It should also be noted that facing a lifetime of racism probably negatively affects the health of Black Americans. It could even be said that the stress from it can lead to chronic health conditions later in life.
Redlining is something that essentially sought to stop Black Americans and other minorities from sharing in the American Dream and building any sort of wealth for their families.
Technically, it was outlawed in the 1960’s. But that doesn’t mean the practice went away.
During the Great Recession, banks actually purposely told Black home buyers to get subprime loans.
People of color are actually told about and shown fewer homes and apartments than White Americans.
Black home ownership is at an all-time low. Only 42% own homes compared to 72% of Whites.
It’s not because of lack of effort or ability.
It has much more to do with the fact that we live in racist system.
We cannot hope to change a racist system by just claiming it is changed. Or just by getting rid of Jim Crow laws or passing a Civil Rights Act.
The latter things are important, but first and foremost we must acknowledge it exists still.
Then, we must change the system and the people. And we must get rid of poverty and economic inequality if we expect things to actually change within the entire system.
Discrimination exists at every level of this system.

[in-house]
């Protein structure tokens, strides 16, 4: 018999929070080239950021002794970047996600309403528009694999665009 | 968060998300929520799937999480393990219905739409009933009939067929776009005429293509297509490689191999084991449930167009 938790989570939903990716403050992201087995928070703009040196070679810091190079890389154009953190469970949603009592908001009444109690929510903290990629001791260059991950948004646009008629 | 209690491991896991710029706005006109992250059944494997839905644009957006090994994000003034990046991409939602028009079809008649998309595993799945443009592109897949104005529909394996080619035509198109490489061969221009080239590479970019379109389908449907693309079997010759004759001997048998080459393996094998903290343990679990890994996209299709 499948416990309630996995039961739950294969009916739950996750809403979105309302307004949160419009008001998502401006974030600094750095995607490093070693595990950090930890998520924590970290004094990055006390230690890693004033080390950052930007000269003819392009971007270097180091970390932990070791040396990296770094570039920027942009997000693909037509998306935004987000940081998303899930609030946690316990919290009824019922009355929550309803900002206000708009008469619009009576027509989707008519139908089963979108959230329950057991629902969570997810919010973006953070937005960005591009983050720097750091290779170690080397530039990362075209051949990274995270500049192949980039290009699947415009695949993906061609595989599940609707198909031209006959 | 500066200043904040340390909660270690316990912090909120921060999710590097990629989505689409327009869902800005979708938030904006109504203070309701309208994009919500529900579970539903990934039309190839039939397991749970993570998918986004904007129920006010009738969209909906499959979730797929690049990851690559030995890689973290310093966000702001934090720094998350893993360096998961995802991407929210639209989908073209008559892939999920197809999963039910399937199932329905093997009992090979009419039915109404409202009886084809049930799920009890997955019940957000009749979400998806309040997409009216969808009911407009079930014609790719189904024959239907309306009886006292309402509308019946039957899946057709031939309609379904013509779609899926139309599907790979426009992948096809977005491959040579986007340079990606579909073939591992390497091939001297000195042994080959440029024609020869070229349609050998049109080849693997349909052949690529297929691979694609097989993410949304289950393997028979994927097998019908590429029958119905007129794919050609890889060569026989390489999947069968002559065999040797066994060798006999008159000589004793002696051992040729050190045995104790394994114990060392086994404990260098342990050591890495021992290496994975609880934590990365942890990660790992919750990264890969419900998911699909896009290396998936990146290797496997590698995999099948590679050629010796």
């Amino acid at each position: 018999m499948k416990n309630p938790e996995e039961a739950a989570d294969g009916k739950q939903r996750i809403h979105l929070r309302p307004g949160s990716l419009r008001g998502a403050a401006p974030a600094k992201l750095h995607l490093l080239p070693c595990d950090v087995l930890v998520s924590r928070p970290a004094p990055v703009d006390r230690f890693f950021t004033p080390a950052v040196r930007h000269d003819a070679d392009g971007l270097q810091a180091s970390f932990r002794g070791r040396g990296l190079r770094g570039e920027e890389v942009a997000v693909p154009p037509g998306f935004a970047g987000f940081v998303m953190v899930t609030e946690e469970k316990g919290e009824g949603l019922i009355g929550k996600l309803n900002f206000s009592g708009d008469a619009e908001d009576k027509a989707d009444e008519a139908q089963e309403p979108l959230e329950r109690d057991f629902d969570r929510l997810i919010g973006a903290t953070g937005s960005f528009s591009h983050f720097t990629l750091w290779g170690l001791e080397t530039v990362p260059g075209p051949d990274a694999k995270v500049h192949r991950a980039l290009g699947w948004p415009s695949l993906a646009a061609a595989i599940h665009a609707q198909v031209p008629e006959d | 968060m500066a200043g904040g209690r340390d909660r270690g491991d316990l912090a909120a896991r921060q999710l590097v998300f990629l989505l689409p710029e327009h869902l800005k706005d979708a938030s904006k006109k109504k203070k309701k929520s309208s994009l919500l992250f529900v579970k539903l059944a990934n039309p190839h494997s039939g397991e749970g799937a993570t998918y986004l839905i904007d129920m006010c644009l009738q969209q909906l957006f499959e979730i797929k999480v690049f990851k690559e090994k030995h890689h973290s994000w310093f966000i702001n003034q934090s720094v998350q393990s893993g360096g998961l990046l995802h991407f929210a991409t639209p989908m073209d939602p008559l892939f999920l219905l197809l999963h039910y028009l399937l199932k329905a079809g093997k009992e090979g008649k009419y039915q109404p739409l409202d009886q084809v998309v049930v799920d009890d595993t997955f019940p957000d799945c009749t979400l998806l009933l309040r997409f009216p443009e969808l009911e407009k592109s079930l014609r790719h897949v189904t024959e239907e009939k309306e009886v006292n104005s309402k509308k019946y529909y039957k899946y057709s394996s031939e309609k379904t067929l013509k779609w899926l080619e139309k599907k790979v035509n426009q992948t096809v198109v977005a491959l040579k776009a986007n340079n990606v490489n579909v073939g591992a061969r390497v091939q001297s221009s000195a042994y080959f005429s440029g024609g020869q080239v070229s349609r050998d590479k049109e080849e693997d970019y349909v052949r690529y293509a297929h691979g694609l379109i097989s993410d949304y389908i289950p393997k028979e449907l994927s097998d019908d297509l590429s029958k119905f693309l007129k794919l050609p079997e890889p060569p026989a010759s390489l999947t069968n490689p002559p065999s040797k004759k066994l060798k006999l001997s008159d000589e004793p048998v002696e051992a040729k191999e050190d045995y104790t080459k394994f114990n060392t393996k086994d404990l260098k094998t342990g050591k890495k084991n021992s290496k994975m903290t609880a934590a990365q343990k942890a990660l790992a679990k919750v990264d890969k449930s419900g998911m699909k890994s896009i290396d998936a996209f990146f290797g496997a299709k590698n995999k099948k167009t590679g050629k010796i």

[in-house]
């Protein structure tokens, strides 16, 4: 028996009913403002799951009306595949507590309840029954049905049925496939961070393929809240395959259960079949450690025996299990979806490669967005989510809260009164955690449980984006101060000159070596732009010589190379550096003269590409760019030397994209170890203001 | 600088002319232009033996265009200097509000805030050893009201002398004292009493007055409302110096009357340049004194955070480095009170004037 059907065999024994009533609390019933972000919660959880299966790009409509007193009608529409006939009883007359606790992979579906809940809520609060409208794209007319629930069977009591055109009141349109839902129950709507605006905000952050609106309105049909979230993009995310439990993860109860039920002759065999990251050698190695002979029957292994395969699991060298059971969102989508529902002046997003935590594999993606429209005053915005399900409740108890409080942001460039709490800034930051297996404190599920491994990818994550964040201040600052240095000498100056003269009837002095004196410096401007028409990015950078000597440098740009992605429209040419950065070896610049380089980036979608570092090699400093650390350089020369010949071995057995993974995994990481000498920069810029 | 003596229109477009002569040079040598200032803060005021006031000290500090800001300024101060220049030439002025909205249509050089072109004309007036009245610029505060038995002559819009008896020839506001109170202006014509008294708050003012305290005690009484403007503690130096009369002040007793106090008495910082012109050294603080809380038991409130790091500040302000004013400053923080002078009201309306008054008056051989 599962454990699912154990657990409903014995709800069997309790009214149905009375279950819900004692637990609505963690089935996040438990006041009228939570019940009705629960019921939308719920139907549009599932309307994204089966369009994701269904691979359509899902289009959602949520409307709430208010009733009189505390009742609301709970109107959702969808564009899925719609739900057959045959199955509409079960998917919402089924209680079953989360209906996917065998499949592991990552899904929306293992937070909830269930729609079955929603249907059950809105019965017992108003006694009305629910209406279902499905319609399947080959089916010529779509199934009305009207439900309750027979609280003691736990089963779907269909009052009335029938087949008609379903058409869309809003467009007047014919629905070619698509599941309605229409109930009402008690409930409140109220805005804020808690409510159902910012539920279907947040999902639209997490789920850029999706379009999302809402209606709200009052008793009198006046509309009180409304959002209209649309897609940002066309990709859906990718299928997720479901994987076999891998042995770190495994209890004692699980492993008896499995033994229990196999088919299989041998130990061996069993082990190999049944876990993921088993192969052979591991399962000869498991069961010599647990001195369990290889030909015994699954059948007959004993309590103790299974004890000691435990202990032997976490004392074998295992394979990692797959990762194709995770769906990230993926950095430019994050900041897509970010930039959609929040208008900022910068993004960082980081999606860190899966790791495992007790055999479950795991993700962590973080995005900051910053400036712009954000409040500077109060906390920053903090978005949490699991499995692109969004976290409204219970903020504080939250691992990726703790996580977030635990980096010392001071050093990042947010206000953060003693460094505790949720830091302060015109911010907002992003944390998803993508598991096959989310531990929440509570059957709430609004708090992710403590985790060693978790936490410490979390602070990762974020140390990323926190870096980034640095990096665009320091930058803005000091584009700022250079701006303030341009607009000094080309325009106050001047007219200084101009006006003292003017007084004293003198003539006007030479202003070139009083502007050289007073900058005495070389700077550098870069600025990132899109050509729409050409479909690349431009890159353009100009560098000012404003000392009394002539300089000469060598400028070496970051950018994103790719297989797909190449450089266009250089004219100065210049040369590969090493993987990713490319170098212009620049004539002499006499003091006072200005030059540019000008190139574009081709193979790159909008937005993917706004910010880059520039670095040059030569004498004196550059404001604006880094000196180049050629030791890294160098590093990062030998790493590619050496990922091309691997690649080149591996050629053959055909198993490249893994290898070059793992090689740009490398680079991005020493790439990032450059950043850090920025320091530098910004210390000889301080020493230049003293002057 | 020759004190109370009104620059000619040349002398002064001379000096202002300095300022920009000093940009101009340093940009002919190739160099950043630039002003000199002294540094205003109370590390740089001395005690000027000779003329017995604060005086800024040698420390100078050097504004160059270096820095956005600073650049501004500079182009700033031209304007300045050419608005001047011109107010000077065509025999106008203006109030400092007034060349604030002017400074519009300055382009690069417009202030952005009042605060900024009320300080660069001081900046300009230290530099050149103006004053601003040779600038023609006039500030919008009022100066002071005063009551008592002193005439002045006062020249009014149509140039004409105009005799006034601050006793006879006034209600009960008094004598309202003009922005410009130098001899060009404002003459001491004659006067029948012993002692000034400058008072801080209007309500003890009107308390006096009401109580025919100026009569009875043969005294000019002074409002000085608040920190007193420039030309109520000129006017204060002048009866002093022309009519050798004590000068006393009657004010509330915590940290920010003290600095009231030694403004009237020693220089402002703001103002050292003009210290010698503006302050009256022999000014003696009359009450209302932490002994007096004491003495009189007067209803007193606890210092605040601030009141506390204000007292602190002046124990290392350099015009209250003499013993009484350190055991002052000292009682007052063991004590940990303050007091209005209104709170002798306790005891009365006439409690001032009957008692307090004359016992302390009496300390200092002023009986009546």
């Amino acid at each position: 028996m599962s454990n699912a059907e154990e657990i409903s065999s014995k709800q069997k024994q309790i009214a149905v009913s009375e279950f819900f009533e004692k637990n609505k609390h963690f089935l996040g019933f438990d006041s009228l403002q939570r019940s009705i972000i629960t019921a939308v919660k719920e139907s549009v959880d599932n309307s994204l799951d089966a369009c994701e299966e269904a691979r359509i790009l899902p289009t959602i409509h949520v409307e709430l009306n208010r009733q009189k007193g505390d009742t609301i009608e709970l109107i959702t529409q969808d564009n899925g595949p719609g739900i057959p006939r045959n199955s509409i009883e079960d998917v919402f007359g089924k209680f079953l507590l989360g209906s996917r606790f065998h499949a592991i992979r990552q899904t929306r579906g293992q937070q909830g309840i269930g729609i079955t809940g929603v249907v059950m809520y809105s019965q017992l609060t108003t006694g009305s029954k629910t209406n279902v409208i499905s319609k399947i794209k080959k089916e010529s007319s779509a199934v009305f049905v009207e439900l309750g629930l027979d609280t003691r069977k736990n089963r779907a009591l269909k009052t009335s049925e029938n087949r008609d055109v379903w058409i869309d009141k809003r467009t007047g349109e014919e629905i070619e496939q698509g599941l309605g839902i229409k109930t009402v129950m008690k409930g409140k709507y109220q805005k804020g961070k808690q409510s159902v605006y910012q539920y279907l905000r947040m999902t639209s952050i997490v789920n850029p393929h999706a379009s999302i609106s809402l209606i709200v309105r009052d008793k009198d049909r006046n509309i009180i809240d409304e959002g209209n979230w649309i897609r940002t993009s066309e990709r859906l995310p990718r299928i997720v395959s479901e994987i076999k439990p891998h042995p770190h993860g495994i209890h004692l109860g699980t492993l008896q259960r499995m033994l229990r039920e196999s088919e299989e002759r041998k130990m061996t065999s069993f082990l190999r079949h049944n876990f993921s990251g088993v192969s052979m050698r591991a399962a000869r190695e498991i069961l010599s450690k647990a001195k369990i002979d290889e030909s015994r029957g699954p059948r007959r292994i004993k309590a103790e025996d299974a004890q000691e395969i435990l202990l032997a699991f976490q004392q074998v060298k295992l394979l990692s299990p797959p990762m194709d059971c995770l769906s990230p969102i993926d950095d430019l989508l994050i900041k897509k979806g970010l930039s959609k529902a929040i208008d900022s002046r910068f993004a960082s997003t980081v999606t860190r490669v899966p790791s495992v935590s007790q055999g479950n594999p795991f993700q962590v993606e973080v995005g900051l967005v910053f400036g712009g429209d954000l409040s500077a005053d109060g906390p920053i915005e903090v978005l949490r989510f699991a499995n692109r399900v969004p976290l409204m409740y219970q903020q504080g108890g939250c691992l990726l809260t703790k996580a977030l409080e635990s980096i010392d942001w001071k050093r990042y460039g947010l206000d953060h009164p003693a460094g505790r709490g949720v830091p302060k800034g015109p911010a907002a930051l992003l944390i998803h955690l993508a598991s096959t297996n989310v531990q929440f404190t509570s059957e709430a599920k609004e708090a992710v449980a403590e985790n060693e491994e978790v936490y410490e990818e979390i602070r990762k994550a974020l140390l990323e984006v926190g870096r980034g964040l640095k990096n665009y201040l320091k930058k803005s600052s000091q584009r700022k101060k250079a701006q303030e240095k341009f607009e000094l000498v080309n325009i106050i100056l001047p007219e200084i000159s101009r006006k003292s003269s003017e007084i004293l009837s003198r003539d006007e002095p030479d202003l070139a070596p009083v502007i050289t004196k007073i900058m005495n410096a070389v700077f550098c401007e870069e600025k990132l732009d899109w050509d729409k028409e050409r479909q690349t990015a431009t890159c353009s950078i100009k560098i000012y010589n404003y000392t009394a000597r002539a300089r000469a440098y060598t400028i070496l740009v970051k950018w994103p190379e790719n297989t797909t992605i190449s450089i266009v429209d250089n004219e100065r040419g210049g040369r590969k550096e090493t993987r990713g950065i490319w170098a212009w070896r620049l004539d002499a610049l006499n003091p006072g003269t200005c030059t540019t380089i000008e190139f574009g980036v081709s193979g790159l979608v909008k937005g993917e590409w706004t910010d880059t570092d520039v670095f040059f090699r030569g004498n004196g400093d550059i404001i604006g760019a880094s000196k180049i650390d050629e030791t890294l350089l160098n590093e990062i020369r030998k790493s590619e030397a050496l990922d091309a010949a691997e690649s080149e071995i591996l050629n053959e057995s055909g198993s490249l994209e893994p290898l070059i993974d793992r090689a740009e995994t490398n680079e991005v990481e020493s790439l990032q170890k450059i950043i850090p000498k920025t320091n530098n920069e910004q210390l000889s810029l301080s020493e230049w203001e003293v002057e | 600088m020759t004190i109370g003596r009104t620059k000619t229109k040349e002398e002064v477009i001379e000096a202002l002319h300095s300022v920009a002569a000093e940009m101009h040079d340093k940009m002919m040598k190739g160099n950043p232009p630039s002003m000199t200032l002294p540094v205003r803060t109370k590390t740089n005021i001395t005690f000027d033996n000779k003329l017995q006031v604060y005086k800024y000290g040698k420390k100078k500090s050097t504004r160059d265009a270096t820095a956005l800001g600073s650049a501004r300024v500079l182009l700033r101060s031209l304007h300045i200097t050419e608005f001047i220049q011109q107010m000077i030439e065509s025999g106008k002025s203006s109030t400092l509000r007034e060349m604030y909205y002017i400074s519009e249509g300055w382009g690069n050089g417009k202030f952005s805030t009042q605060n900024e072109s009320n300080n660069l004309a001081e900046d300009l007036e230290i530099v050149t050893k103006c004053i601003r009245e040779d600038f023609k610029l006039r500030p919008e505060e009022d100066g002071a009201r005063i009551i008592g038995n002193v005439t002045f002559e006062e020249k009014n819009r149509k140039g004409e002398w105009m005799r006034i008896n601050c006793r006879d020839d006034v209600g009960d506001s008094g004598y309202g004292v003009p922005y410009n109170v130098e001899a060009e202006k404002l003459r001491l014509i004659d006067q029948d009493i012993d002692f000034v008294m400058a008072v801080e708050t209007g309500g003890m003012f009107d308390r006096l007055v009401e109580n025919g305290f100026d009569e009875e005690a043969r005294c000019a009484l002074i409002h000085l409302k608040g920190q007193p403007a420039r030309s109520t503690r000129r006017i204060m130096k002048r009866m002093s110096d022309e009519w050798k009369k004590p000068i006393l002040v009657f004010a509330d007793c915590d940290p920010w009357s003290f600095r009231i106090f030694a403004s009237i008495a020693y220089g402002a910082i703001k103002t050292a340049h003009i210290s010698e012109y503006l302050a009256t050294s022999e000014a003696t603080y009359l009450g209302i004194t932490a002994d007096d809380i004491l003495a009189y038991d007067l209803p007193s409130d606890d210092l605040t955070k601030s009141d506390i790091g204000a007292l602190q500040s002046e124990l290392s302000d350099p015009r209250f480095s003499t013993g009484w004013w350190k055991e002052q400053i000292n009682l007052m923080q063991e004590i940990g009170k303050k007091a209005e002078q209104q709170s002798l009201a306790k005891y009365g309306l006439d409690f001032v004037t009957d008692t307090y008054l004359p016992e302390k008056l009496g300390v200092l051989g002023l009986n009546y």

I listed above some of the most apparent examples that need to change.
It is also important to acknowledge that fact that as a white person… you probably have participated in some form of racial discrimination. Or at least been around it when it occurred
I know I have. I know that my family discriminated around me when I was growing up.
As a young adult, I realized that that behavior isn’t okay.
Not every whites person learns that. Or stands up to it. And they grow to become another white person participating in racial discrimination.
Then, they teach their kids to discriminate.
It’s time to admit it, acknowledge it, and seek to educate yourself. Then, you can change and start showing some empathy.
Living in denial and defending a racist system makes you part of the problem.
Previously published on Medium.com and is republished here under permission.